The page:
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How Christian Friends Benefit From Accountability

Accountability in Friendship: A Christian Approach

Accountability between friends, especially friends who adhere to the Bible principles listed below, provides an atmosphere of trust, support and reliability. It facilitates opportunities for them to share facts about their good deeds or misdeeds, to confess their struggles which resulted in success or in surrender. No one in the group has to celebrate or grieve alone. They help each other survive and grow.

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How Christian Friends Can Benefit From Accountability

Sharing does not mean that the friends surrender control of their lives; it opens them up to receive help in taking control. It does not take away individual responsibility; it creates a system in which they give and receive support.

Accountability can result in maximum benefits for friends whose goals may not be popular with the other people around them. Take the following groups for example.

  • friends committed to a moral lifestyle;
  • friends trying to follow through with their plans for regular exercise, writing a book, starting a business;
  • friends struggling to overcome bad habits like untidiness, procrastination, gluttony;
  • friends involved in a voluntary service project.

Accountability between such groups of friends will provide community support enough to help them resist community pressure. Here are six suggestions which can help to make it work.

1. Select an Accountability Circle

Two people are better off than one, for they can help each other succeed. . . Three are even better. (Ecclesiastes 4: 9, 12)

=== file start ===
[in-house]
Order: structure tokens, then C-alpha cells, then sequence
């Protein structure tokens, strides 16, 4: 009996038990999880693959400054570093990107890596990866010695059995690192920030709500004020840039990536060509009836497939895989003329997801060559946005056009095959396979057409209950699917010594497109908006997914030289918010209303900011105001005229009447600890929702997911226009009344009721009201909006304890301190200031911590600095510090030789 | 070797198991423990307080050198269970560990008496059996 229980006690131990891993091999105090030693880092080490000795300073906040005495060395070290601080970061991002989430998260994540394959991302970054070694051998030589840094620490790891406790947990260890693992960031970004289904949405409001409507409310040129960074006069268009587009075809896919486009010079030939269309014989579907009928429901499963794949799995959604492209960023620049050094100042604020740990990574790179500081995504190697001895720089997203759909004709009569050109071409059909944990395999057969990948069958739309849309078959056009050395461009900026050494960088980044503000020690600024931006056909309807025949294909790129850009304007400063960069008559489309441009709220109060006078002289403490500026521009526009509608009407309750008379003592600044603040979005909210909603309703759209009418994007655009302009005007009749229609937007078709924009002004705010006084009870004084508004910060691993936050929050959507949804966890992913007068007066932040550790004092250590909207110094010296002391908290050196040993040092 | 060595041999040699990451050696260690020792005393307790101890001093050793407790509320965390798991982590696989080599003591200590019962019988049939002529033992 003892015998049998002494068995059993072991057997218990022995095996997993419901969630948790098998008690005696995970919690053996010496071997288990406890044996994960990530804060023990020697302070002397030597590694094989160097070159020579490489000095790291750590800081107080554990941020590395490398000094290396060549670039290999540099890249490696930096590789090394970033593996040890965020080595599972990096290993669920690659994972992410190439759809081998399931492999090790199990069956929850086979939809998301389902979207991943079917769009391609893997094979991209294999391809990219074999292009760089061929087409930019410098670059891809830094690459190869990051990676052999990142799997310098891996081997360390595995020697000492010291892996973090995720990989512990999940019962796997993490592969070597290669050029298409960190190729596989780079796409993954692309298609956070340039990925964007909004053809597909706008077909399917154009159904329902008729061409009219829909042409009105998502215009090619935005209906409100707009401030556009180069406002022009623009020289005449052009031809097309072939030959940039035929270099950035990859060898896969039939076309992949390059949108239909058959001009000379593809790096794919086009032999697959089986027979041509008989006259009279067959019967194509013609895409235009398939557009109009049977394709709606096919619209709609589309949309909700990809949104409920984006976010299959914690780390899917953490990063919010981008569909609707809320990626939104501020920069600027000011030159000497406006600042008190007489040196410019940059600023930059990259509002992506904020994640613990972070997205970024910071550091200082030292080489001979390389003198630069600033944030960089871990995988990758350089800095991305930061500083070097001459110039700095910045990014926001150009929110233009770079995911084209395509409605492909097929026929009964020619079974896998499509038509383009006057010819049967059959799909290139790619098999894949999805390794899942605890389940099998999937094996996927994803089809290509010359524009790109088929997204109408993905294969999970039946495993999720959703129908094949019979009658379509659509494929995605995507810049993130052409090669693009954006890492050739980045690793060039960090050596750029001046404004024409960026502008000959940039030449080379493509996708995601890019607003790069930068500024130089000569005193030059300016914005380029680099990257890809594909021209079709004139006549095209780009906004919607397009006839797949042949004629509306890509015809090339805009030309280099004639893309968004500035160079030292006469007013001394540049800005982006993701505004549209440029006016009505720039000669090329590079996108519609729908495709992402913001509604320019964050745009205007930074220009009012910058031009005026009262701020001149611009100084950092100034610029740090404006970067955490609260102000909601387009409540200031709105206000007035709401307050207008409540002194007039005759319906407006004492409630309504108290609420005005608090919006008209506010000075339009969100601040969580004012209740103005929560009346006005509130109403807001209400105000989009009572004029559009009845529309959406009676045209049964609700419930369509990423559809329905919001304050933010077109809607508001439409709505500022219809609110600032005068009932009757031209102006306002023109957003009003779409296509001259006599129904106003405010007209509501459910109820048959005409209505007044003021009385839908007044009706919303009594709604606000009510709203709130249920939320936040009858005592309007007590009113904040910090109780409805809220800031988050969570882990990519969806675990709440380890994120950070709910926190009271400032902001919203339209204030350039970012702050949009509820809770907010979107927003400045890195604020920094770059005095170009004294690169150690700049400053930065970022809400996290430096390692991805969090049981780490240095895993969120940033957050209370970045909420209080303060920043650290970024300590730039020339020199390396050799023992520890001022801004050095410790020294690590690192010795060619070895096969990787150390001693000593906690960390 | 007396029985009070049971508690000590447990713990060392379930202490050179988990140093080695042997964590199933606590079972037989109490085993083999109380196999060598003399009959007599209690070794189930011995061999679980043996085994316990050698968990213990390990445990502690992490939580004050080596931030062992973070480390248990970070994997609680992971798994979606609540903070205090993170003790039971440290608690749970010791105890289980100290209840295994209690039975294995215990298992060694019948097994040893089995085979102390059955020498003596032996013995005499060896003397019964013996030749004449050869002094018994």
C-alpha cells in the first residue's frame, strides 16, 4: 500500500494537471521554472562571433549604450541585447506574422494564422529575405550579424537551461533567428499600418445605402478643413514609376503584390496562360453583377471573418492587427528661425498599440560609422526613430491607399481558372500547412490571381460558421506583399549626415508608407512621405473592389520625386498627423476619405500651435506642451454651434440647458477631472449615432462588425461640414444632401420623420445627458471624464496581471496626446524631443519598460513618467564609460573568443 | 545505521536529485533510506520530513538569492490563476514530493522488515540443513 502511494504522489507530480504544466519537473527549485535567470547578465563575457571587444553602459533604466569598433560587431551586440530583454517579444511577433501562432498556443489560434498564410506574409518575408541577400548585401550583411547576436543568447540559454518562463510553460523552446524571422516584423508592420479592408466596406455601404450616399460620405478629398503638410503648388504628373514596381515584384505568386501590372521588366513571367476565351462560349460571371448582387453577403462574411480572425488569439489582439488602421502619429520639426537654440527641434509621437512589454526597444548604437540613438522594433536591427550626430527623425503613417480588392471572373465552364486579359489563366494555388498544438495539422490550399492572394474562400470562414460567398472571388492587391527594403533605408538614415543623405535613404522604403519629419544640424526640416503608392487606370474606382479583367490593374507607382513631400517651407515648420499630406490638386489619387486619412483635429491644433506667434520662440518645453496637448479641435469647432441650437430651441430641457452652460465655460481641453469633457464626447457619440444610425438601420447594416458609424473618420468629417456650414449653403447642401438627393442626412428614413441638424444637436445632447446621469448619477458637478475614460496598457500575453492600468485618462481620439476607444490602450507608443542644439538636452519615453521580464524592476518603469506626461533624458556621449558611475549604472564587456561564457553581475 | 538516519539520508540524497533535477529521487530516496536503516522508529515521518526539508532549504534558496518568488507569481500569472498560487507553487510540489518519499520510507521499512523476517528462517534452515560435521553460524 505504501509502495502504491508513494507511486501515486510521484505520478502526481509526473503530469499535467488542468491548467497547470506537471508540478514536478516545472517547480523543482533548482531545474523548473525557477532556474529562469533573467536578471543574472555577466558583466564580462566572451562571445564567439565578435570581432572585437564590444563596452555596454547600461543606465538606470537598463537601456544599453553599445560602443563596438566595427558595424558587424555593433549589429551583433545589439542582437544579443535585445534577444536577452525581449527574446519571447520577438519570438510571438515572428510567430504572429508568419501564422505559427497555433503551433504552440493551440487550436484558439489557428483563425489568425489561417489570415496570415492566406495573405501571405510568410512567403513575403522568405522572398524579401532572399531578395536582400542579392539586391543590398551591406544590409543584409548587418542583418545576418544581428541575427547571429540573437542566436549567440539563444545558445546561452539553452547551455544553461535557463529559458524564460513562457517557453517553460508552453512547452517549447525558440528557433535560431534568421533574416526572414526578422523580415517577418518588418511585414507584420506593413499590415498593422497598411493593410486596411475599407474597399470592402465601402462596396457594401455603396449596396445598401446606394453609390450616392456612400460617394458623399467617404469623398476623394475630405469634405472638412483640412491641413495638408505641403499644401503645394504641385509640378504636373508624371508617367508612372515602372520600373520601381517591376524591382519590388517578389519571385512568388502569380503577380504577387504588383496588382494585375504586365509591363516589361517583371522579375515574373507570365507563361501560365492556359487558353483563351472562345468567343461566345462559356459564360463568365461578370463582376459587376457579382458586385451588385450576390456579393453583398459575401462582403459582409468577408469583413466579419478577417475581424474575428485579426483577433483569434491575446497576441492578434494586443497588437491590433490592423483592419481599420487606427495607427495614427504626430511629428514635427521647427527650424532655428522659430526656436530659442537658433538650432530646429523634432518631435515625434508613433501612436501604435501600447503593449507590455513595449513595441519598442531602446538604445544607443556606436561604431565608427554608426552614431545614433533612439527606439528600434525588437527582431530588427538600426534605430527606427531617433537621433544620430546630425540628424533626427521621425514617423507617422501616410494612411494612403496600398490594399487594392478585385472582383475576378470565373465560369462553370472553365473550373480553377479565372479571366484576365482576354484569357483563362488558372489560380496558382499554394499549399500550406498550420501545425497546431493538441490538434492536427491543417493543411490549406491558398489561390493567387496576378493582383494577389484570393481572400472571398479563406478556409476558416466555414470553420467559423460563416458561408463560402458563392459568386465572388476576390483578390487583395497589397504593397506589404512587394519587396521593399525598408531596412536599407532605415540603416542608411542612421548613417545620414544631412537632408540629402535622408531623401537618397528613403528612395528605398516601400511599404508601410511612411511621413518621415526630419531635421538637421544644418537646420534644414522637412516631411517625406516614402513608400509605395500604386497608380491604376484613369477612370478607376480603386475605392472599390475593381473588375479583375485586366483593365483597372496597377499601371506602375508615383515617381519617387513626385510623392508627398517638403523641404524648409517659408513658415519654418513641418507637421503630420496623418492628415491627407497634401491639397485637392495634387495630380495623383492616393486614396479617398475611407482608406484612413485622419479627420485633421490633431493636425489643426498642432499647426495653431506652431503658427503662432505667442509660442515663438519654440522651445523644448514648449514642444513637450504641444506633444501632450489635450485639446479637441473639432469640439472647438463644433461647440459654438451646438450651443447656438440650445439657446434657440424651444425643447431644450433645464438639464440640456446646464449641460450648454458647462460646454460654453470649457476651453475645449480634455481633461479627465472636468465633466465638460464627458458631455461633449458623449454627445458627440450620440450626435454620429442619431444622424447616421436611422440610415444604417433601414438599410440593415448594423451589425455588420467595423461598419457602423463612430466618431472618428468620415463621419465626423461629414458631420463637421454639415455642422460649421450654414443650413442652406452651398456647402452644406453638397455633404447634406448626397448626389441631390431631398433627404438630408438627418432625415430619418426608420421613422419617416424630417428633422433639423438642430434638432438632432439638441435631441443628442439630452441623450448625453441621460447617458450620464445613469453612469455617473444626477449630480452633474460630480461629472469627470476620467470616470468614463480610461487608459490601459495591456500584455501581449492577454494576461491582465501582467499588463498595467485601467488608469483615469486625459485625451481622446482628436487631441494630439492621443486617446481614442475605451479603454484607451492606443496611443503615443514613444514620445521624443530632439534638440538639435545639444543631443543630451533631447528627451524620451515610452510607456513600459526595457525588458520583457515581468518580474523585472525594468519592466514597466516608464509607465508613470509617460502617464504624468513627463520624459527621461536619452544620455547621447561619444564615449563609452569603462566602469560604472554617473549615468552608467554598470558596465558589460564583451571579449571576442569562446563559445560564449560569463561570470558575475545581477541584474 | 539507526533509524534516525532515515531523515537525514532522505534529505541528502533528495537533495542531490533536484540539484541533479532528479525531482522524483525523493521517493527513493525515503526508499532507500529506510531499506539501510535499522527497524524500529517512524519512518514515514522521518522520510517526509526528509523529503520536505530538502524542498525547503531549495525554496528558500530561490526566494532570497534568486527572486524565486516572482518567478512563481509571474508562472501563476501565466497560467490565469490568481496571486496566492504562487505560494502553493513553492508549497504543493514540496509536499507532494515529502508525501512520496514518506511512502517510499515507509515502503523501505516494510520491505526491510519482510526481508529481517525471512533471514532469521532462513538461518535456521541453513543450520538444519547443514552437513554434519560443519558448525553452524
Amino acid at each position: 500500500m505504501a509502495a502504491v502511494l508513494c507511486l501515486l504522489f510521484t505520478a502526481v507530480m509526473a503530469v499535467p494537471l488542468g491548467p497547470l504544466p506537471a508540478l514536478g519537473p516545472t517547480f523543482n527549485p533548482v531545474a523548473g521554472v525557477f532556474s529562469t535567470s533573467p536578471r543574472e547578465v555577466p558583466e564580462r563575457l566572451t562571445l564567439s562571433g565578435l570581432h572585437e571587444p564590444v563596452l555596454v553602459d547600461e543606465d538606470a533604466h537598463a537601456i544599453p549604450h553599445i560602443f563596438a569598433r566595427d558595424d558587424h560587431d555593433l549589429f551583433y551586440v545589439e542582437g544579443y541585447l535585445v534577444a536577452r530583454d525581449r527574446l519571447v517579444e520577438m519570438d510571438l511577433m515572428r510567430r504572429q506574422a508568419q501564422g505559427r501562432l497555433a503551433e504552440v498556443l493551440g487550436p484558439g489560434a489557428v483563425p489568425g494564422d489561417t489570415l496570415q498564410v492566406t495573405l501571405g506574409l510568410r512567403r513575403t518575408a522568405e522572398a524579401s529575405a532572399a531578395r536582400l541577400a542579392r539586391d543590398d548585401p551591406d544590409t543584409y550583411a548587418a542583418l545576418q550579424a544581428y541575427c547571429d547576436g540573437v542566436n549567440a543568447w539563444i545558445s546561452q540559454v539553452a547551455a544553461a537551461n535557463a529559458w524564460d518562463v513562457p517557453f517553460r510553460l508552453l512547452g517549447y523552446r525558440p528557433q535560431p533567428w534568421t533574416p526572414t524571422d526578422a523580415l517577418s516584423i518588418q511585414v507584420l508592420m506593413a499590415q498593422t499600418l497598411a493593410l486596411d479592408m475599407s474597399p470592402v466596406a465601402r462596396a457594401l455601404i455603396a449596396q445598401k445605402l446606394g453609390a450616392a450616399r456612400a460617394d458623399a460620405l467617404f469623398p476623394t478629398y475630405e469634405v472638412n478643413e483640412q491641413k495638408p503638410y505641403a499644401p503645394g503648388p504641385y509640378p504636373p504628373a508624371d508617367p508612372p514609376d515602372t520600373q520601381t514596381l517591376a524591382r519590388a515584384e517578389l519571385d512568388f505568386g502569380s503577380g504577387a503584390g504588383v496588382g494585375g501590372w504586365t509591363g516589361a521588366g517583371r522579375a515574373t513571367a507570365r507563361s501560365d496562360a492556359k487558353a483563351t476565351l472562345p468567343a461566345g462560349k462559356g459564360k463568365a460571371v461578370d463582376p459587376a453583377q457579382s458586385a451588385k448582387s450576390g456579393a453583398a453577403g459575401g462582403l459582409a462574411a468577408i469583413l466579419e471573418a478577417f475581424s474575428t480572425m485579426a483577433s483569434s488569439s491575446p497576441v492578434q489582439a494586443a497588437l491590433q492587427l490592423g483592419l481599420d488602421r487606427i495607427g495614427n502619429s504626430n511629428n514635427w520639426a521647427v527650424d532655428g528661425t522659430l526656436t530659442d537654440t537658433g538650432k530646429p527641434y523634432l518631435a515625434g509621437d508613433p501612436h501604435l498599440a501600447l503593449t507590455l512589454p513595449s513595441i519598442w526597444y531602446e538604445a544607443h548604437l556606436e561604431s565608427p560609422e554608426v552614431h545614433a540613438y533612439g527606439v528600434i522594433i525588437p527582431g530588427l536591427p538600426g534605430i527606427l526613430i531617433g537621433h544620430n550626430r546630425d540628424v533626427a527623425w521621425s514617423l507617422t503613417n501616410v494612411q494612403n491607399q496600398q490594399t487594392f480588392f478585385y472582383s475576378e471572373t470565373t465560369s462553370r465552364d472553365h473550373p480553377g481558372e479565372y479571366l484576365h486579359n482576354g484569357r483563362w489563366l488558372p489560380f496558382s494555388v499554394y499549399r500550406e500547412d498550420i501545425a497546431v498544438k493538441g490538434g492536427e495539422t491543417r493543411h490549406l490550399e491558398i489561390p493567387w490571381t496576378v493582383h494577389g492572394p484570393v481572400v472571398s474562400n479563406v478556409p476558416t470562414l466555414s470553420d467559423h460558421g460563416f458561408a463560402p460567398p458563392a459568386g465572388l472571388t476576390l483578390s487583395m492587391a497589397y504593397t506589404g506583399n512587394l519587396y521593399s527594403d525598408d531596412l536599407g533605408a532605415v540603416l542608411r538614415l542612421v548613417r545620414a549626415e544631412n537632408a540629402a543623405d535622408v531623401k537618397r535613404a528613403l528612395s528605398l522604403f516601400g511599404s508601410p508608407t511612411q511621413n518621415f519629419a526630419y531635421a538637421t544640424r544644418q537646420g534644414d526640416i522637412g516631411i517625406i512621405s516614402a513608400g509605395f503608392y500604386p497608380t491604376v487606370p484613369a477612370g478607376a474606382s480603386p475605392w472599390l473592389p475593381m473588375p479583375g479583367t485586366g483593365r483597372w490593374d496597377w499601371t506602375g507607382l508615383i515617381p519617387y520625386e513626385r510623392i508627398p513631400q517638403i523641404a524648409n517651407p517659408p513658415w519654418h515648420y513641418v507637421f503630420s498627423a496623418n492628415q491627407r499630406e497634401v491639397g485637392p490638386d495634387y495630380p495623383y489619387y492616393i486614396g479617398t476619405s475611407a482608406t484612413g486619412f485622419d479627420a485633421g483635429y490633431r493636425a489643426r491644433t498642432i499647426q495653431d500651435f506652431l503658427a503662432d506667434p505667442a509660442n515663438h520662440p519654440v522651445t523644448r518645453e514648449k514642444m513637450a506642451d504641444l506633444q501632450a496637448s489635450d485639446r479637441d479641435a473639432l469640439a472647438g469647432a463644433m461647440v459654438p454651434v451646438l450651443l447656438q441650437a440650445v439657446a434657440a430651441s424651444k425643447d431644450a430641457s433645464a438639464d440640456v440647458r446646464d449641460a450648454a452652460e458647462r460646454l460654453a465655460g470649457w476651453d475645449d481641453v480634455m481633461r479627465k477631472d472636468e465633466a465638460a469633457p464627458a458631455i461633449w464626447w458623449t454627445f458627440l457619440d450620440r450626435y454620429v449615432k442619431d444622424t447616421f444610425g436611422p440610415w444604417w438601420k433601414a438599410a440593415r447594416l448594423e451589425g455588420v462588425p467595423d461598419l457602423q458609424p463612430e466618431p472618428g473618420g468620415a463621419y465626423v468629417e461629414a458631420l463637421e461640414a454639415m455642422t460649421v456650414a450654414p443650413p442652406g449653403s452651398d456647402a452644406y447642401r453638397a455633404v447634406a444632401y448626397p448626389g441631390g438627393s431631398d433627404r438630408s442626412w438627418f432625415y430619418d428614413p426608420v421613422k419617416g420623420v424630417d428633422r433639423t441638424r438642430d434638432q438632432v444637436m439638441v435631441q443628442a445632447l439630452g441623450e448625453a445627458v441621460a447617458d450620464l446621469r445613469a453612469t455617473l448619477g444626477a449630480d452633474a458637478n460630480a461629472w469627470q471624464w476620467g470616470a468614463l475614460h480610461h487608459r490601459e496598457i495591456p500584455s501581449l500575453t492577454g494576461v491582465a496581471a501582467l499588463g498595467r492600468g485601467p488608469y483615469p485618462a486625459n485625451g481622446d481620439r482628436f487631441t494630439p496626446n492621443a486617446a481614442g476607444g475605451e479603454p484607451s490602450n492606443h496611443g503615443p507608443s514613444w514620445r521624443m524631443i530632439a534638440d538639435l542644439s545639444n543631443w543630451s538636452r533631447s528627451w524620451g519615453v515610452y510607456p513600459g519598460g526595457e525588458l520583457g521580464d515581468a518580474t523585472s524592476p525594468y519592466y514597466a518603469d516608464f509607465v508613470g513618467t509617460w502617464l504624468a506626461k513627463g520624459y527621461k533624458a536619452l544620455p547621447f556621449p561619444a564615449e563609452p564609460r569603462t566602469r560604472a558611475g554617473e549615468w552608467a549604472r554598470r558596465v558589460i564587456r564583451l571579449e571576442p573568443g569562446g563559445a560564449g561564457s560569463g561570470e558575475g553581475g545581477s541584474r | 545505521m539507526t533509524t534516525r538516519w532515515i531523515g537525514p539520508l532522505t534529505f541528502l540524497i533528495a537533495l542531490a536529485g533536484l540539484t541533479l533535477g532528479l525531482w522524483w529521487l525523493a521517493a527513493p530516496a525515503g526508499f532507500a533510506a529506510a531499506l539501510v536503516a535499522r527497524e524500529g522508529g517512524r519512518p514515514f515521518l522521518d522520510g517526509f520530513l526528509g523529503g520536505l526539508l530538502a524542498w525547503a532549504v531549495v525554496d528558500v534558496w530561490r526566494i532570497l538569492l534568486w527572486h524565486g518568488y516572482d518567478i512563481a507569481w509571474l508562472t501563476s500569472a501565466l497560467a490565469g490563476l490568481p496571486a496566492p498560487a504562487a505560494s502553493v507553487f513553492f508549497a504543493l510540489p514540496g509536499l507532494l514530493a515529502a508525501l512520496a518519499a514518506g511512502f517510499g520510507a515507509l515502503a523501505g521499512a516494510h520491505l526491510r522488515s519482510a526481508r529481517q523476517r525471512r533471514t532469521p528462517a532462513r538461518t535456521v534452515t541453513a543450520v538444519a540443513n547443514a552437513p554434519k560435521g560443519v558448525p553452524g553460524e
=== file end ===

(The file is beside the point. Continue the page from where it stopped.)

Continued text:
You do not need all the people you call friends in your accountability circle. Choose two or three who meet the following requirements:

  • Respect you for who you are
  • Have similar beliefs in the area(s) in which you need support
  • Have proven trustworthy and confidential
  • Share long-term interest in a supportive friendship

These are the friends who share your passion for what interests you. You enjoy your conversations with them.

Photo by Peter Swain

Photo by Peter Swain

2. Chat Regularly

And let us not neglect our meeting together, as some people do, but encourage one another. (Hebrews 10:25)

Accountability between friends requires constant, regular communication. Thanks to the possibilities of social media, this is not difficult to achieve even if friends are separated by long distances.

You need to chat (by phone, text, e-mail, e-chat etc.) at least daily, to make sure that each person is following the plan. It is easy for someone to detour from the agenda because he or she is tired, upset, confused or even excited over some good news. Contact with another friend helps the distracted person to reset. It also decreases the chances for misdeed and neglect as mentioned previously.

It is also recommended that friends meet, if possible. Friends who spend time together become a meaningful part of each other’s lives.1

3. Be Honest

An honest answer is like a kiss of friendship. (Proverbs 24:26)

The discussion to be accountable should include the need for friends to be open concerning the matters in which they need support. To get to the right solution, friends need to know the situation as accurately as possible.

The discussion should also include permission to ask tough questions and the right to receive honest answers, which reveal—not cover up—pertinent information. In addition to providing accountability for the rest of the group; the person answering the question is motivated by himself voice the truth.